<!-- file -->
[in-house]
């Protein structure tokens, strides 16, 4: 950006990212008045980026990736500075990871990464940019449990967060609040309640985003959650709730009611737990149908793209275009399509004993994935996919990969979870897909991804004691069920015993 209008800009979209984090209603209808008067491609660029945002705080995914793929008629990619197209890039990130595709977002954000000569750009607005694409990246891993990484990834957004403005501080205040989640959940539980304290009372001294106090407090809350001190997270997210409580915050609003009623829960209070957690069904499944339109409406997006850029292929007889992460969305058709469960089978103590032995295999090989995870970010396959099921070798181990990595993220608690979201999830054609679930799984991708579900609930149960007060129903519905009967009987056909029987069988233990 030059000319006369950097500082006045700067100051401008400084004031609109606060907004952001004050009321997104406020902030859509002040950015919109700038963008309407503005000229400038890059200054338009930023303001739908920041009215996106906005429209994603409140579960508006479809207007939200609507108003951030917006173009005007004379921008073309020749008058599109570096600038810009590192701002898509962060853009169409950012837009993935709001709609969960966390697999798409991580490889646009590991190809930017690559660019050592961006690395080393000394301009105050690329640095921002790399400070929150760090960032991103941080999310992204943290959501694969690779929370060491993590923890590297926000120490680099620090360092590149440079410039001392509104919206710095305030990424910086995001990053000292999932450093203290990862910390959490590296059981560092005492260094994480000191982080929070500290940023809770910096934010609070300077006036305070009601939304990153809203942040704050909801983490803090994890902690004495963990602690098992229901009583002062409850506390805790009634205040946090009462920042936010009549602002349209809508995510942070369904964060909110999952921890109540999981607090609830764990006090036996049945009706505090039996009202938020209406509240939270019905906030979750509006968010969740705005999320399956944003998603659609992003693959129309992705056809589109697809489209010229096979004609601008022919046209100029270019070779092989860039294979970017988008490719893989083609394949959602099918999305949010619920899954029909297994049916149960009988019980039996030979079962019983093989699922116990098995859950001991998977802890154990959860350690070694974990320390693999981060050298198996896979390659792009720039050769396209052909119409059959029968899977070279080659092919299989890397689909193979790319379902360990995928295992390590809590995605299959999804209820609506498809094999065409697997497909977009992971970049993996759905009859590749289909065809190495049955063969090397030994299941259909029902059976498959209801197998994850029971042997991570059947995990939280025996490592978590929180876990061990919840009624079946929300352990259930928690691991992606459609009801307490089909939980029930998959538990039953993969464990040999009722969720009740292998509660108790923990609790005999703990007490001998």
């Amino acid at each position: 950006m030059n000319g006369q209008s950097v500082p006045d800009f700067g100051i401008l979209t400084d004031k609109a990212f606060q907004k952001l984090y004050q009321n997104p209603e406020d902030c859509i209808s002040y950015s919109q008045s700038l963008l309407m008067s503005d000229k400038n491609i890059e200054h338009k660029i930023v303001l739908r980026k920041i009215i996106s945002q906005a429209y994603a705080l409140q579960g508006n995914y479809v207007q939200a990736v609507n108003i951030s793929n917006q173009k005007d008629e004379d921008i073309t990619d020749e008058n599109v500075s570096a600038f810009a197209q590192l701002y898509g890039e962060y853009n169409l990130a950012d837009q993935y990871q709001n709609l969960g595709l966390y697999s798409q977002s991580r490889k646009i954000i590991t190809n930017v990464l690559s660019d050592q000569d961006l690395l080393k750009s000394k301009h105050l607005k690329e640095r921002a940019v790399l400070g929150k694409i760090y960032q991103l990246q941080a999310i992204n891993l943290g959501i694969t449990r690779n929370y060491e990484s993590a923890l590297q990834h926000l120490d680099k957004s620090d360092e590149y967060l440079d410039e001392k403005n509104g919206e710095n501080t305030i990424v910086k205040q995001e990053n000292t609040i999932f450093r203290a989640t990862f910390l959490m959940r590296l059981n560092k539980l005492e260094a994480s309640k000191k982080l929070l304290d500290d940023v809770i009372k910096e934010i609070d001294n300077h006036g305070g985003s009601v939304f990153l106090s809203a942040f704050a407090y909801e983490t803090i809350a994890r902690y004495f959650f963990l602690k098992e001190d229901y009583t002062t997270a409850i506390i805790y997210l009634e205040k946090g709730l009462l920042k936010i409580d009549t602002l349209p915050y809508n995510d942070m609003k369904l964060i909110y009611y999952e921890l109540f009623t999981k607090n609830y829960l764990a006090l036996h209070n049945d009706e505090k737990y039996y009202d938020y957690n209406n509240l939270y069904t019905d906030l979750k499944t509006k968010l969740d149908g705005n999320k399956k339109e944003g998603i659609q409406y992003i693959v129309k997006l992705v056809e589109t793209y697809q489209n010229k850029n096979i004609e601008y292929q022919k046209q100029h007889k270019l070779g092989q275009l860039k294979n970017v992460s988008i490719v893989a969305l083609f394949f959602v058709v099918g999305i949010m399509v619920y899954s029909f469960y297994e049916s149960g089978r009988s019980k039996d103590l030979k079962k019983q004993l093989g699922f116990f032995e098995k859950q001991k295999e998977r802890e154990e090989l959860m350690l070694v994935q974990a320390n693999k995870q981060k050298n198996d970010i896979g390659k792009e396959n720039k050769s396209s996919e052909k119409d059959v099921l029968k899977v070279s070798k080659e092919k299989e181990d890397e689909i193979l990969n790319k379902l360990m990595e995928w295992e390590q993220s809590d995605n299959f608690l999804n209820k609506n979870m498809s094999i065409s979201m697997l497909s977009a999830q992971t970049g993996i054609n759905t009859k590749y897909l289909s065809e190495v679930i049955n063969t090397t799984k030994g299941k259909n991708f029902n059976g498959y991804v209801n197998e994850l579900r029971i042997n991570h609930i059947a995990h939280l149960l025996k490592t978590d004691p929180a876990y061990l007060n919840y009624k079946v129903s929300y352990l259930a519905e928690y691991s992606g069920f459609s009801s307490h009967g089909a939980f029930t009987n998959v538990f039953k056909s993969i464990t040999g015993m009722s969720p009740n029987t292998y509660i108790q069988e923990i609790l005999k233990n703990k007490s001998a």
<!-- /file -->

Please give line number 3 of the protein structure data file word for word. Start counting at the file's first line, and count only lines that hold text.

């Amino acid at each position: 950006m030059n000319g006369q209008s950097v500082p006045d800009f700067g100051i401008l979209t400084d004031k609109a990212f606060q907004k952001l984090y004050q009321n997104p209603e406020d902030c859509i209808s002040y950015s919109q008045s700038l963008l309407m008067s503005d000229k400038n491609i890059e200054h338009k660029i930023v303001l739908r980026k920041i009215i996106s945002q906005a429209y994603a705080l409140q579960g508006n995914y479809v207007q939200a990736v609507n108003i951030s793929n917006q173009k005007d008629e004379d921008i073309t990619d020749e008058n599109v500075s570096a600038f810009a197209q590192l701002y898509g890039e962060y853009n169409l990130a950012d837009q993935y990871q709001n709609l969960g595709l966390y697999s798409q977002s991580r490889k646009i954000i590991t190809n930017v990464l690559s660019d050592q000569d961006l690395l080393k750009s000394k301009h105050l607005k690329e640095r921002a940019v790399l400070g929150k694409i760090y960032q991103l990246q941080a999310i992204n891993l943290g959501i694969t449990r690779n929370y060491e990484s993590a923890l590297q990834h926000l120490d680099k957004s620090d360092e590149y967060l440079d410039e001392k403005n509104g919206e710095n501080t305030i990424v910086k205040q995001e990053n000292t609040i999932f450093r203290a989640t990862f910390l959490m959940r590296l059981n560092k539980l005492e260094a994480s309640k000191k982080l929070l304290d500290d940023v809770i009372k910096e934010i609070d001294n300077h006036g305070g985003s009601v939304f990153l106090s809203a942040f704050a407090y909801e983490t803090i809350a994890r902690y004495f959650f963990l602690k098992e001190d229901y009583t002062t997270a409850i506390i805790y997210l009634e205040k946090g709730l009462l920042k936010i409580d009549t602002l349209p915050y809508n995510d942070m609003k369904l964060i909110y009611y999952e921890l109540f009623t999981k607090n609830y829960l764990a006090l036996h209070n049945d009706e505090k737990y039996y009202d938020y957690n209406n509240l939270y069904t019905d906030l979750k499944t509006k968010l969740d149908g705005n999320k399956k339109e944003g998603i659609q409406y992003i693959v129309k997006l992705v056809e589109t793209y697809q489209n010229k850029n096979i004609e601008y292929q022919k046209q100029h007889k270019l070779g092989q275009l860039k294979n970017v992460s988008i490719v893989a969305l083609f394949f959602v058709v099918g999305i949010m399509v619920y899954s029909f469960y297994e049916s149960g089978r009988s019980k039996d103590l030979k079962k019983q004993l093989g699922f116990f032995e098995k859950q001991k295999e998977r802890e154990e090989l959860m350690l070694v994935q974990a320390n693999k995870q981060k050298n198996d970010i896979g390659k792009e396959n720039k050769s396209s996919e052909k119409d059959v099921l029968k899977v070279s070798k080659e092919k299989e181990d890397e689909i193979l990969n790319k379902l360990m990595e995928w295992e390590q993220s809590d995605n299959f608690l999804n209820k609506n979870m498809s094999i065409s979201m697997l497909s977009a999830q992971t970049g993996i054609n759905t009859k590749y897909l289909s065809e190495v679930i049955n063969t090397t799984k030994g299941k259909n991708f029902n059976g498959y991804v209801n197998e994850l579900r029971i042997n991570h609930i059947a995990h939280l149960l025996k490592t978590d004691p929180a876990y061990l007060n919840y009624k079946v129903s929300y352990l259930a519905e928690y691991s992606g069920f459609s009801s307490h009967g089909a939980f029930t009987n998959v538990f039953k056909s993969i464990t040999g015993m009722s969720p009740n029987t292998y509660i108790q069988e923990i609790l005999k233990n703990k007490s001998a």